Where in the Scriptures is he called a PROPHET, and the Mediator of the New Covenant ?
There is a singular testimony to this effect which Peter quotes from Moses, who had spoken it to the Fathers, (Acts iii. 22) “A Prophet shall the Lord your God raise up unto you of your brethren, like unto me; him shall ye hear in all things whatsoever he shall say unto you.” The author of the Epistle to the Hebrews, also, writes (chap. xii. 24), “ Ye are come-to Jesus the Mediator of the New Covenant:” and uses the same language, chap. viii. 6. For Moses, also, in so far as he was the Mediator of the Old Co. venant (Gal. iii. 19), was at the same time a prophet.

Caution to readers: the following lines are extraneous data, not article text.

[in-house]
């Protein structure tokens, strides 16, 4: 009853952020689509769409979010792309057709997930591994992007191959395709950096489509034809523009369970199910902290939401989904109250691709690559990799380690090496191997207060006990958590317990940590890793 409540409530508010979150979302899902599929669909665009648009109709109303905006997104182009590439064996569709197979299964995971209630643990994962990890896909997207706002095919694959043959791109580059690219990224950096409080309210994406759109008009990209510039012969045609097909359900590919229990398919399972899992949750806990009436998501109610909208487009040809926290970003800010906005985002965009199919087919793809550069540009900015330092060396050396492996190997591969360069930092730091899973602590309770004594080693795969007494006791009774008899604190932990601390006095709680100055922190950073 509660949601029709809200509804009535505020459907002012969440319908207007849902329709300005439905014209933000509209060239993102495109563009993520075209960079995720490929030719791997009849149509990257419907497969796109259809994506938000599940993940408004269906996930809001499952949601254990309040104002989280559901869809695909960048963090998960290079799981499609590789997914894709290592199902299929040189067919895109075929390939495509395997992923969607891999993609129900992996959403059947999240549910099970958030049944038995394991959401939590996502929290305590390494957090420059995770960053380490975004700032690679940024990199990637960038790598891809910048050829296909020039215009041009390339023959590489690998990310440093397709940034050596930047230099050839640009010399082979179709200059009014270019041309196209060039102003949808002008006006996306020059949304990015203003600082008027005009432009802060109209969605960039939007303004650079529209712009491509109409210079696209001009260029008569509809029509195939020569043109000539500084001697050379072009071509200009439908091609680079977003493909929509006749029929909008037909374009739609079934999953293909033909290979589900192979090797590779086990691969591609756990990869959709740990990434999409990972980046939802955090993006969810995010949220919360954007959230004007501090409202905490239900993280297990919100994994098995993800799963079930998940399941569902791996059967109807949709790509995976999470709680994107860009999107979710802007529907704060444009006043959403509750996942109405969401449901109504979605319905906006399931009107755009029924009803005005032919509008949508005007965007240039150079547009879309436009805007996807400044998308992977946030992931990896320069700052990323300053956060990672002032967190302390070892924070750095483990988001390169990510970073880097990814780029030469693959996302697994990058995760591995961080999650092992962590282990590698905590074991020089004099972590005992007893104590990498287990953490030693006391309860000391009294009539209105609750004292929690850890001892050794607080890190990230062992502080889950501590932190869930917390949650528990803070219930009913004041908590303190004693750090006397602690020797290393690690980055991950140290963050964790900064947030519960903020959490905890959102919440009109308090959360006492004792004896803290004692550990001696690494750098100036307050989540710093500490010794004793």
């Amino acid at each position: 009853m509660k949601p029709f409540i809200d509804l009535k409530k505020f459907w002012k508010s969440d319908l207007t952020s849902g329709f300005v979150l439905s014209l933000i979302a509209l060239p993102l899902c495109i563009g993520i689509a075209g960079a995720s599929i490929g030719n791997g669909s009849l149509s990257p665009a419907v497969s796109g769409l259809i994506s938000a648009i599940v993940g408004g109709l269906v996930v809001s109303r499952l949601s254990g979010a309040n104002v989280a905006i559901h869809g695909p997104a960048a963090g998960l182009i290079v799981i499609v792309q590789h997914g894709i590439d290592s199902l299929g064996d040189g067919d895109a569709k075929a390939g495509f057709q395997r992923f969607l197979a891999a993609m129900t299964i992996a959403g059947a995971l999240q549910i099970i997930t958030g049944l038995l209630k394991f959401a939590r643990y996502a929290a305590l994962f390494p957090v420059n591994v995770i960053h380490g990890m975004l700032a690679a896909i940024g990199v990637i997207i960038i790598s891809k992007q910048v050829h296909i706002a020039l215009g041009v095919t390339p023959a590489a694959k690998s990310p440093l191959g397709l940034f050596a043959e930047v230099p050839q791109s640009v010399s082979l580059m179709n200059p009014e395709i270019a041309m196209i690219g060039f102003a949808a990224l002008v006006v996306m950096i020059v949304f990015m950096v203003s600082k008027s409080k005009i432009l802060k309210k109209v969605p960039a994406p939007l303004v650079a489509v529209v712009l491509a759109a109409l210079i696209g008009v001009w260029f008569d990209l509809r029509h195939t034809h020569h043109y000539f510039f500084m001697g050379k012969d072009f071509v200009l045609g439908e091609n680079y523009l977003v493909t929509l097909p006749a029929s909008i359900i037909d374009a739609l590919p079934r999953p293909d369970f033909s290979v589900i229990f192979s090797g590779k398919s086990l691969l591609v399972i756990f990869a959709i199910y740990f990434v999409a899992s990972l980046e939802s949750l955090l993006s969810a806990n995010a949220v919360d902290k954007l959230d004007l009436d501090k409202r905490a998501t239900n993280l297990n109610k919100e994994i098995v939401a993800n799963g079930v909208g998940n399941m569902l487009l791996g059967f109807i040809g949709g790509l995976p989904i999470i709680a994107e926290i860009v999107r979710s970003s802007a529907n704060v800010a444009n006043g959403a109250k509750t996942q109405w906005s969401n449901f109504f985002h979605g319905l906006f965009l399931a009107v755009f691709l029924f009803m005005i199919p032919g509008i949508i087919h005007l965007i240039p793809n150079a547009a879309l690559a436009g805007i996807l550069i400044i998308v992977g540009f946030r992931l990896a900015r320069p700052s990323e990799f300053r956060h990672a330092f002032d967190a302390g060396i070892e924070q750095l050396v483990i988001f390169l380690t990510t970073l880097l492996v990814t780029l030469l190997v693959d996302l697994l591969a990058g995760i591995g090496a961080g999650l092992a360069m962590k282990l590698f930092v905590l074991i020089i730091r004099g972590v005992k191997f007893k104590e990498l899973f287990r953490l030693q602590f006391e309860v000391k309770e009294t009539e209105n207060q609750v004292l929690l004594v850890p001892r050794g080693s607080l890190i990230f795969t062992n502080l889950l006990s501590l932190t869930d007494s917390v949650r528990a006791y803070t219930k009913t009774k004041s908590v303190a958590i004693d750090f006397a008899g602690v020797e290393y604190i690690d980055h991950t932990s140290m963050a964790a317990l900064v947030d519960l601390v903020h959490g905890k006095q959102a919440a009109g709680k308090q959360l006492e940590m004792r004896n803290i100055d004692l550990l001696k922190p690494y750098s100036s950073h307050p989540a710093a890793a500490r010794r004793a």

Wherein consists his prophetic office ?
In perfectly manifesting to us, confirming, and establishing, the hidden Will of God.
Whence do you prove that Christ has perfectly manifested to us the Will of God?
From hence;-that Christ himself told his disciples (John xv. 15), “ All things that I have heard of my Father, I have made known unto you :”-and there was nothing pertaining to his Will which he had not heard. And also because John testifies concerning
with Bishop Horsley, restated, and vindicated, in reply to the Animadversions of the Rev. Heneage Horsley, &c." and lastly, in his “ Letters to the Unitarians of South Wales," a work written in reply to the present Bishop of St. David's, who had entered the lists as the champion of Dr. Horsley, and the antagonist of Dr. Priestley and Mr. Belsham. TRANSL.7